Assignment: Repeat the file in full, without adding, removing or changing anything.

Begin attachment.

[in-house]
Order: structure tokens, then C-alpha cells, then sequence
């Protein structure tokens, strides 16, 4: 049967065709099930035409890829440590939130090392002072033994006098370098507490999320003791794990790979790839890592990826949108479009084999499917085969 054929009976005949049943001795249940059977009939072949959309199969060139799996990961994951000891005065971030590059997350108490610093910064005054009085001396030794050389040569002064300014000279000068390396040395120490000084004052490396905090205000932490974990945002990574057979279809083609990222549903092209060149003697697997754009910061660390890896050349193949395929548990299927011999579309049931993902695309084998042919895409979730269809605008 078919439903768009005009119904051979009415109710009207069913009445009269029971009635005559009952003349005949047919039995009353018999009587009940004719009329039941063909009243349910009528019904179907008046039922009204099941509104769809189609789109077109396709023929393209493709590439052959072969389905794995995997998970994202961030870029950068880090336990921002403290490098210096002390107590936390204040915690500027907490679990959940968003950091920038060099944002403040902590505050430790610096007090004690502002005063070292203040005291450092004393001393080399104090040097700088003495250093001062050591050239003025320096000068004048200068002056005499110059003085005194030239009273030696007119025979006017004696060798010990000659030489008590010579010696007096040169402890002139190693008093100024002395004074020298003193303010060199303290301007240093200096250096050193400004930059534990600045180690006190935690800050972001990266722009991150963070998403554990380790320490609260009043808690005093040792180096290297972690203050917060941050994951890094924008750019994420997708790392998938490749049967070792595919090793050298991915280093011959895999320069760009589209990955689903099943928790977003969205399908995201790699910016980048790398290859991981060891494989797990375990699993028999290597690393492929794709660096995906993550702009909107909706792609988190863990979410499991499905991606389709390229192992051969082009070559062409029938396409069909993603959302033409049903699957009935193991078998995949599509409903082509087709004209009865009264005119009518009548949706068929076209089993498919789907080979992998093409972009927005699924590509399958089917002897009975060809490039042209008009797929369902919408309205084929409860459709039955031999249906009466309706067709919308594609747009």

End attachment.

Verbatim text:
[in-house]
Order: structure tokens, then C-alpha cells, then sequence
């Protein structure tokens, strides 16, 4: 049967065709099930035409890829440590939130090392002072033994006098370098507490999320003791794990790979790839890592990826949108479009084999499917085969 054929009976005949049943001795249940059977009939072949959309199969060139799996990961994951000891005065971030590059997350108490610093910064005054009085001396030794050389040569002064300014000279000068390396040395120490000084004052490396905090205000932490974990945002990574057979279809083609990222549903092209060149003697697997754009910061660390890896050349193949395929548990299927011999579309049931993902695309084998042919895409979730269809605008 078919439903768009005009119904051979009415109710009207069913009445009269029971009635005559009952003349005949047919039995009353018999009587009940004719009329039941063909009243349910009528019904179907008046039922009204099941509104769809189609789109077109396709023929393209493709590439052959072969389905794995995997998970994202961030870029950068880090336990921002403290490098210096002390107590936390204040915690500027907490679990959940968003950091920038060099944002403040902590505050430790610096007090004690502002005063070292203040005291450092004393001393080399104090040097700088003495250093001062050591050239003025320096000068004048200068002056005499110059003085005194030239009273030696007119025979006017004696060798010990000659030489008590010579010696007096040169402890002139190693008093100024002395004074020298003193303010060199303290301007240093200096250096050193400004930059534990600045180690006190935690800050972001990266722009991150963070998403554990380790320490609260009043808690005093040792180096290297972690203050917060941050994951890094924008750019994420997708790392998938490749049967070792595919090793050298991915280093011959895999320069760009589209990955689903099943928790977003969205399908995201790699910016980048790398290859991981060891494989797990375990699993028999290597690393492929794709660096995906993550702009909107909706792609988190863990979410499991499905991606389709390229192992051969082009070559062409029938396409069909993603959302033409049903699957009935193991078998995949599509409903082509087709004209009865009264005119009518009548949706068929076209089993498919789907080979992998093409972009927005699924590509399958089917002897009975060809490039042209008009797929369902919408309205084929409860459709039955031999249906009466309706067709919308594609747009």